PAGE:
“Am I still a manager or am I a politician in sport, a minister for sports?” Thomas Tuchel asked on the eve of his sacking by Paris Saint-Germain on Thursday. “At its heart, I love the game and I can get this satisfaction in many ways as a manager … I only love football. And in a club like this, it is not always just football.”
Reconciling Thomas the politician and Thomas the coach has never been easy for Tuchel. One always seems to obstruct the other. After an acrimonious exit from Borussia Dortmund in 2017, the German manager departed PSG as the politician got the better of the coach once more.
As Unai Emery and Laurent Blanc discovered, a mid-season sacking is unusual in Paris. Owners Qatar Sports Investments (QSI) usually like to wait for the summer after trophies have been allocated. But this season, all is still to play for. PSG won a tough Champions League group despite losing their opening fixture at home to Manchester United and, with the competition wide open once more, carry a strong challenge after losing last season’s final in August.
Although a relatively lowly third in Ligue 1 at Christmas is below par, Emery was not replaced when in the same situation during his first season, while Blanc kept his job when Marcelo Bielsa’s Marseille finished the calendar year of 2014 on top. On this occasion, considering the lack of major summer signings, the condensed European schedule, swathes of injuries and how impressive Lyon and Lille have been, a single point deficit after 17 games is not a concern. QSI have only sacked a manager mid-season once and it didn’t go well. Journeyman French coach Antoine Kombouaré’s side were top in 2011-12 but with Carlo Ancelotti a far more attractive option, Kombouaré was replaced. PSG wilted, losing the title to Montpellier.
This is, however, a very different situation. Now trophies and European successes are all that matter, making the likely appointment of Mauricio Pochettino a little surprising at first glance, given his absence of winners’ medals. However, Pochettino’s abilities to overtly improve his players, breed harmony within a group and play an intelligent, modern style will all fit nicely with Parisian ambitions in the current climate.
The former Tottenham manager spent two and half seasons at the Parc des Princes as a player, captaining PSG before joining Bordeaux in 2003. He has spoken of his love for the city and will surely relish the opportunity to compete with Europe’s big spenders having reached the Champions League final on a limited budget with Spurs.
But, as Tuchel can testify, that is no guarantee of success. He has made PSG more streetwise and versatile, resulting in the most nuanced and effective football of the QSI era. So the RMC radio station’s report that a “lack of influence on the team and how he communicates” as well as other sporting criteria were the rationale behind Tuchel’s dismissal makes for strange reasoning.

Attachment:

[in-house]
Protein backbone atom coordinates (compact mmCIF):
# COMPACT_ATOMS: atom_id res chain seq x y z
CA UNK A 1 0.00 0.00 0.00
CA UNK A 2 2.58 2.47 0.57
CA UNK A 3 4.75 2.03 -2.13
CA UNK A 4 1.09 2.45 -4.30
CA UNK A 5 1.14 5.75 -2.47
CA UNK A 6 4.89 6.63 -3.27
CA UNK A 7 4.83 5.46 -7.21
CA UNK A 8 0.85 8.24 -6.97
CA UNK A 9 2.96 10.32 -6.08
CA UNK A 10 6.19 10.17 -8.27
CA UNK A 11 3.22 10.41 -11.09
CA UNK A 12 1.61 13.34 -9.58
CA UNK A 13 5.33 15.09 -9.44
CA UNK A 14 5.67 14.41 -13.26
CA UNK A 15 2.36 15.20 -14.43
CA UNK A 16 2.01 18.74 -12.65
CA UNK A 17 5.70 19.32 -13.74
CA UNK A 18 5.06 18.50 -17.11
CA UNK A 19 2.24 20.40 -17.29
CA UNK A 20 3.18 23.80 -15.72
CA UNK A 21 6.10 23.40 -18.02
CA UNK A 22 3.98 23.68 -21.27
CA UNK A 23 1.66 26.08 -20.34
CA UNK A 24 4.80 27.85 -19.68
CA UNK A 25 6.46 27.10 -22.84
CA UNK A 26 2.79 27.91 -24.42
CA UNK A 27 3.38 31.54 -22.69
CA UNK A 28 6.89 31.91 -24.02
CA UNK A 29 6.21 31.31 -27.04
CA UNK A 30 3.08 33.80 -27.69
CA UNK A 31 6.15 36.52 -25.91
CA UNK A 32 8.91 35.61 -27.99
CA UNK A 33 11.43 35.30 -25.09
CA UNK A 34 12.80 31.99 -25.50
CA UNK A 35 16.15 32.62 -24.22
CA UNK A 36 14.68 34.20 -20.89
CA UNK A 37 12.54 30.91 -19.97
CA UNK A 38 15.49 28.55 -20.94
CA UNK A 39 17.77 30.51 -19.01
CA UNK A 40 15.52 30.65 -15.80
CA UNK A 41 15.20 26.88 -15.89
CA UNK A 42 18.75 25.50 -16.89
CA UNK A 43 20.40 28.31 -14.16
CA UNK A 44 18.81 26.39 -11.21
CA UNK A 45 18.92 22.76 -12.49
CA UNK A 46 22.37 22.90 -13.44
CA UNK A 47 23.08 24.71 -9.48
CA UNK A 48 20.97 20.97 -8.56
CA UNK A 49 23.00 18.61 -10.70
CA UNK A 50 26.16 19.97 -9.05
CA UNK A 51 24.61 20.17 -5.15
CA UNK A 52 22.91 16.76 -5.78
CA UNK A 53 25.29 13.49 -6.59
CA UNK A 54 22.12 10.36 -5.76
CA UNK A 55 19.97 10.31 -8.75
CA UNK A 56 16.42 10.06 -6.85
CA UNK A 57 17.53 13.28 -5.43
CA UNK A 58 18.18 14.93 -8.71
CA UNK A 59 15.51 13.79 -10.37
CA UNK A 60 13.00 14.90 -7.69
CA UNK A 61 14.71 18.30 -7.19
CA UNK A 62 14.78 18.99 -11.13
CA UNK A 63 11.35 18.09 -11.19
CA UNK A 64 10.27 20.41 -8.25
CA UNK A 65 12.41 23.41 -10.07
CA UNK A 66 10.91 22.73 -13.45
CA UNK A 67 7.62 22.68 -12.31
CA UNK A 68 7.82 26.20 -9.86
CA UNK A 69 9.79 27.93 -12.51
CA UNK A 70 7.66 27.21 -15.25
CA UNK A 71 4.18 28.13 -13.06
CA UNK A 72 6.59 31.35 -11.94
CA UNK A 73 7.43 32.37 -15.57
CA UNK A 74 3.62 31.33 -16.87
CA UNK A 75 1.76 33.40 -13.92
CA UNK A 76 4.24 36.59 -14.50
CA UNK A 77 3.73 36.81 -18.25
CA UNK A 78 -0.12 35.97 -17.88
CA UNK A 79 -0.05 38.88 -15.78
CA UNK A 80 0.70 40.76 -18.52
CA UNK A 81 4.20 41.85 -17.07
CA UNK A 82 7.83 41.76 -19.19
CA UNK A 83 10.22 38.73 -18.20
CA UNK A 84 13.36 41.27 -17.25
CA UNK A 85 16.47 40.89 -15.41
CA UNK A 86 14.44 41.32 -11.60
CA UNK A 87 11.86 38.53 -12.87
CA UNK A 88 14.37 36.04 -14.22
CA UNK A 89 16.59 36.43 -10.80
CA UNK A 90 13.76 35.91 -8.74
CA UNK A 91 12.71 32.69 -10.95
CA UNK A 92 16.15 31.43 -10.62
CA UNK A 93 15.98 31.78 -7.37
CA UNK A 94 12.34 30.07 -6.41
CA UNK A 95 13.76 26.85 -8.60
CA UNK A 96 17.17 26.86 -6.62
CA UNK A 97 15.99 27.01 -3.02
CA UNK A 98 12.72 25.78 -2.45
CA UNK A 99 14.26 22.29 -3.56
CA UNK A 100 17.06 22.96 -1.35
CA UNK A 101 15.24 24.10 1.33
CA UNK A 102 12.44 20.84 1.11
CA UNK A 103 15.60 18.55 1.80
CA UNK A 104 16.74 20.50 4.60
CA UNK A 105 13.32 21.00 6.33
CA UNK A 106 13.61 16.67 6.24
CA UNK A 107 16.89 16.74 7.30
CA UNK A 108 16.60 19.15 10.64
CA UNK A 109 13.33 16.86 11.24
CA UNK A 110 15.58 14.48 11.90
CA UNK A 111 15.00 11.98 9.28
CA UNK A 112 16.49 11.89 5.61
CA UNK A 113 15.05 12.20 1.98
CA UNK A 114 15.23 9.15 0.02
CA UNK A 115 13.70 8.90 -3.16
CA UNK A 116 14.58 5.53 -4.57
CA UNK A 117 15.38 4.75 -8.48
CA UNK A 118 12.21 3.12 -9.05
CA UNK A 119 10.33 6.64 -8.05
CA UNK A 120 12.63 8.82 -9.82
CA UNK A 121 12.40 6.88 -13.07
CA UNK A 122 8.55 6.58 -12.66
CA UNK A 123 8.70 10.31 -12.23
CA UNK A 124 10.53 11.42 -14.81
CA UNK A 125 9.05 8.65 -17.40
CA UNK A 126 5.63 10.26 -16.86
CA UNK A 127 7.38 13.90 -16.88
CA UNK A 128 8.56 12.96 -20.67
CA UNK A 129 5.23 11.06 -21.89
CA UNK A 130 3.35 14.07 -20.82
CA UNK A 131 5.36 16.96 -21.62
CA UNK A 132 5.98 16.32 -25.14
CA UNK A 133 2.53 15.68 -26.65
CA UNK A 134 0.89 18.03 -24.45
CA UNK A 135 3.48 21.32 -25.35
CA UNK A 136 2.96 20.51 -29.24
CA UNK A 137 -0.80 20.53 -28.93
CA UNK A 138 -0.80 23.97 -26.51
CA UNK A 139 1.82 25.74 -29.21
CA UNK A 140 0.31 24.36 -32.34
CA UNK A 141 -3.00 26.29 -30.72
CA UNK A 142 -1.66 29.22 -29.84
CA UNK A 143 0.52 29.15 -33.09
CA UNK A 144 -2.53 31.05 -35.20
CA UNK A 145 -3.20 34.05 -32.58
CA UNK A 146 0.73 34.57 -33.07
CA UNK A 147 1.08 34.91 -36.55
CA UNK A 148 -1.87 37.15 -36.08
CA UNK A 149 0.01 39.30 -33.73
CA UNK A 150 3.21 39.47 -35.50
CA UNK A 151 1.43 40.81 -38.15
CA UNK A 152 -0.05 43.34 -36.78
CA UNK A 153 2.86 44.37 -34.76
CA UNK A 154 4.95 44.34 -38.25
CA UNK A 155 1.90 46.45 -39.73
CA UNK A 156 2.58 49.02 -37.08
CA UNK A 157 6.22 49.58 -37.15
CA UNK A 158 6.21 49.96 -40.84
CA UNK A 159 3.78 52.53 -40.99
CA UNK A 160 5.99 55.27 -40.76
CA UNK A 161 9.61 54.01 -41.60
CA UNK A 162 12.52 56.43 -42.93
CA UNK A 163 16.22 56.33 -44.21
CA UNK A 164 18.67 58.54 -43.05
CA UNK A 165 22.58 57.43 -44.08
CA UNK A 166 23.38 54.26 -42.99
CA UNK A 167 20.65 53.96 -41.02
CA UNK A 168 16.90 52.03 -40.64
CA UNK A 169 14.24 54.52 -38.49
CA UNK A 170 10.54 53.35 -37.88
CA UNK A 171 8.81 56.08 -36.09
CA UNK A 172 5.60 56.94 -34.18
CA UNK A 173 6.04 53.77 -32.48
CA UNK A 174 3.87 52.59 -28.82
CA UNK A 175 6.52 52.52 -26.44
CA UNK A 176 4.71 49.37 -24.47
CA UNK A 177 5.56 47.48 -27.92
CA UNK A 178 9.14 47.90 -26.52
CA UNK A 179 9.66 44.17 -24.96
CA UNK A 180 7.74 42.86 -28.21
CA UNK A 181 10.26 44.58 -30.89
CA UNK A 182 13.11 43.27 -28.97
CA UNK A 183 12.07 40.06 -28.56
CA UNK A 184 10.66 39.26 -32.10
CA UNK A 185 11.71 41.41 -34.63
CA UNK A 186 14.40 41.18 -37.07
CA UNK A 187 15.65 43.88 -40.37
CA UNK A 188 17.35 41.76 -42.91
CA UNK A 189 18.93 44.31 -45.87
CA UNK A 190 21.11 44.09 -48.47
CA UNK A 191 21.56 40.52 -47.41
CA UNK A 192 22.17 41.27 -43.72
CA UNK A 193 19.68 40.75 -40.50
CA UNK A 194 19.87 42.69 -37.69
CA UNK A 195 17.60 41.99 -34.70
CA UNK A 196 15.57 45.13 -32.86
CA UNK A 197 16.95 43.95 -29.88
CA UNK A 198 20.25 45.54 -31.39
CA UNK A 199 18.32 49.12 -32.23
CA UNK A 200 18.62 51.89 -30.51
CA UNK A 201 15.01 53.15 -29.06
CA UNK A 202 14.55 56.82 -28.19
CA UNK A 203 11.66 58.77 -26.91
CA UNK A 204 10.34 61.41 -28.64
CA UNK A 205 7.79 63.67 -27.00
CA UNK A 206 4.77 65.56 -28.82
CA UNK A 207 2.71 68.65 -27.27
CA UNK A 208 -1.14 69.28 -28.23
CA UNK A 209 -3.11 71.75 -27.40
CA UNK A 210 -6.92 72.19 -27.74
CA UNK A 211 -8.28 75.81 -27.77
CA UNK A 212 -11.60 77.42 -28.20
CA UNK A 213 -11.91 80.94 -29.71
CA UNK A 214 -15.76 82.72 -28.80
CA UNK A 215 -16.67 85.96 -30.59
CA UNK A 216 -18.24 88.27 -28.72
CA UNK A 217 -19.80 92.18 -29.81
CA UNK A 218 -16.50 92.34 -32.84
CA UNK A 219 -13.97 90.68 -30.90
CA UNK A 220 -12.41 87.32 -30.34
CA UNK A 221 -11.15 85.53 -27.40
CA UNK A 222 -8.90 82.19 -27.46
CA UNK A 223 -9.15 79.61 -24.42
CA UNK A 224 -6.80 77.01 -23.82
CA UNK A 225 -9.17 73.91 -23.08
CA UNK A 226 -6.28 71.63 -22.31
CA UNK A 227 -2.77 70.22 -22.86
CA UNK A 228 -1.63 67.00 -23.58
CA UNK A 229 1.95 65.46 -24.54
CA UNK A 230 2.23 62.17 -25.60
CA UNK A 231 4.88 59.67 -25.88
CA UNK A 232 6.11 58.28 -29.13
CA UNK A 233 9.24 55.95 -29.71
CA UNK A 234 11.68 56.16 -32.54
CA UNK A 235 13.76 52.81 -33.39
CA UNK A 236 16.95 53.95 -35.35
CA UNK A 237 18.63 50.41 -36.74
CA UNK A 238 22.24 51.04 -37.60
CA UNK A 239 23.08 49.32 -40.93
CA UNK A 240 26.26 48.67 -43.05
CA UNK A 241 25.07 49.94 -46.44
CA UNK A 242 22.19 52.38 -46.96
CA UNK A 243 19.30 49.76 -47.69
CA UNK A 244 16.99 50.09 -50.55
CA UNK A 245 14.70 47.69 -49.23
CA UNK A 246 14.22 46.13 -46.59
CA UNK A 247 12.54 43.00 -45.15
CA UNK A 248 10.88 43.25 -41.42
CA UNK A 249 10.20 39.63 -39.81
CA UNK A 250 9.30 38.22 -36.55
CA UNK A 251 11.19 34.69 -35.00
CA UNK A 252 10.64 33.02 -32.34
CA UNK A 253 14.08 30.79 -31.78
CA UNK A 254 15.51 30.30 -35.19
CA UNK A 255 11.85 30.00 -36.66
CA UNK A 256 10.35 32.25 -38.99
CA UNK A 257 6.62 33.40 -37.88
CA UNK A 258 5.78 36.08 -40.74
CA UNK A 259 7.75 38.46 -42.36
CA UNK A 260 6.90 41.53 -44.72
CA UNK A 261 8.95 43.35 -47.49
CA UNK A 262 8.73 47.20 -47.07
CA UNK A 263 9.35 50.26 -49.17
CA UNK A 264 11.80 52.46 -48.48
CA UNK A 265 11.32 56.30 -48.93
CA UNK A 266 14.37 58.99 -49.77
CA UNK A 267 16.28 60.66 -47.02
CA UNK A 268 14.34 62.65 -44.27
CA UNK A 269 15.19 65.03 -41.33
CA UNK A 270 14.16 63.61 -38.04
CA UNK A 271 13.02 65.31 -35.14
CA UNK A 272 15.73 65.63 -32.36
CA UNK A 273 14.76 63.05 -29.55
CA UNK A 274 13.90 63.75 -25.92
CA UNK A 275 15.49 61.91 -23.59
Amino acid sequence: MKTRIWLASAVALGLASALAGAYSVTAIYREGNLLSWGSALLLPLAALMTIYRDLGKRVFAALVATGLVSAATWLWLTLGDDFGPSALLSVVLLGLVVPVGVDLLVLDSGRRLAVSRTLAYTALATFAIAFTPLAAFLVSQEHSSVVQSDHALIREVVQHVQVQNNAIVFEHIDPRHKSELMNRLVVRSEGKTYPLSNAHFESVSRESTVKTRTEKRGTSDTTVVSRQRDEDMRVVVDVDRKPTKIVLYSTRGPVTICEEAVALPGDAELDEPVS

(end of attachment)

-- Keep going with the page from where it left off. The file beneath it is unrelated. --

In truth it seems other forces lead to Tuchel’s departure. His relationship with sporting director Leonardo had become increasingly problematic. Initially the Brazilian’s leadership and forceful persona proved useful as he played the bad cop in trying to instil discipline within the squad while protecting the relationship between Tuchel and his team. Leonardo notably played hardball over Neymar’s proposed move back to Barcelona, allowing Tuchel to remain positive over the player’s future. It worked. Neymar remains and, by his own admission, is now happy in Paris, with negotiations continuing over a new contract for him and Kylian Mbappé. Instead it was the disagreements on recruitment and internal fury over Tuchel’s public dismay that drove the German and Leonardo apart.
In a classic piece of PSG boardroom disorder, RMC reported that it is club president Nasser al-Khelaifi who has identified Pochettino as Tuchel’s successor. This is a surprise, as for some time the French press have reported Leonardo’s keenness on former Juventus coach Massimiliano Allegri. Fears over the Italian’s potentially limited time in the wilderness had contributed to talk of Tuchel’s possible exit.
Tuchel’s contract was up at the end of the season and it always seemed unlikely he would be offered a new one. But with PSG still favourites to win Ligue 1 and having already shown he was capable of taking them further than ever before in the Champions League, it remains to be seen whether they have acted too soon.
Given the circumstances, delaying this decision until the usual end of season would have allowed Tuchel’s team to continue their obvious progression in the Champions League. Instead, Leonardo and Khelaifi have disrupted a fragile and injury-ridden group of players and forced a period of transition under a new coach that could diminish PSG’s very real chances of European success.
Pochettino brings a different perspective but ultimately Tuchel is right – if the owners wants to achieve their ambition they will need a coach, not a politician. It now falls to Leonardo and the PSG hierarchy to change their attitudes before Pochettino’s arrival.